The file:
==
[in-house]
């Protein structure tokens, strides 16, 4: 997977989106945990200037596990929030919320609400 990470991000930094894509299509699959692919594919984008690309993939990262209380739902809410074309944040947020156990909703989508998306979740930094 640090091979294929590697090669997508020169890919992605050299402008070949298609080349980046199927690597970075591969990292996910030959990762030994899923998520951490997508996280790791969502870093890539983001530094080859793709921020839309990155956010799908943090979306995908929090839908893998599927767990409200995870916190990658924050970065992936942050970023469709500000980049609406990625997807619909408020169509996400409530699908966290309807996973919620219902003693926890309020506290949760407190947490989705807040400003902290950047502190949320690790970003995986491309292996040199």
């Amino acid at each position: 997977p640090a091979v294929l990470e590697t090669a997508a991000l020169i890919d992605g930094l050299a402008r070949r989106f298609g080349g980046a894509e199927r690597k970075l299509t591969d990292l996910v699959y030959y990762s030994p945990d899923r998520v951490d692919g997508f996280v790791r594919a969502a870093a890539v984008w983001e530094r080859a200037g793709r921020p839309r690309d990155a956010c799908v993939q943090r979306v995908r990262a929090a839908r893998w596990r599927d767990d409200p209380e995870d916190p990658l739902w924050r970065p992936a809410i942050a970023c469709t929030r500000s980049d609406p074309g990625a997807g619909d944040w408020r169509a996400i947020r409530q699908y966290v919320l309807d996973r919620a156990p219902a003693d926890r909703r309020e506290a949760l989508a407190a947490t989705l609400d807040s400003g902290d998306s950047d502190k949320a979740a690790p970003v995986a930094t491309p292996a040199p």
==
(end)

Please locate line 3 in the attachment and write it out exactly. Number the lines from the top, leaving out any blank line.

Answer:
């Amino acid at each position: 997977p640090a091979v294929l990470e590697t090669a997508a991000l020169i890919d992605g930094l050299a402008r070949r989106f298609g080349g980046a894509e199927r690597k970075l299509t591969d990292l996910v699959y030959y990762s030994p945990d899923r998520v951490d692919g997508f996280v790791r594919a969502a870093a890539v984008w983001e530094r080859a200037g793709r921020p839309r690309d990155a956010c799908v993939q943090r979306v995908r990262a929090a839908r893998w596990r599927d767990d409200p209380e995870d916190p990658l739902w924050r970065p992936a809410i942050a970023c469709t929030r500000s980049d609406p074309g990625a997807g619909d944040w408020r169509a996400i947020r409530q699908y966290v919320l309807d996973r919620a156990p219902a003693d926890r909703r309020e506290a949760l989508a407190a947490t989705l609400d807040s400003g902290d998306s950047d502190k949320a979740a690790p970003v995986a930094t491309p292996a040199p």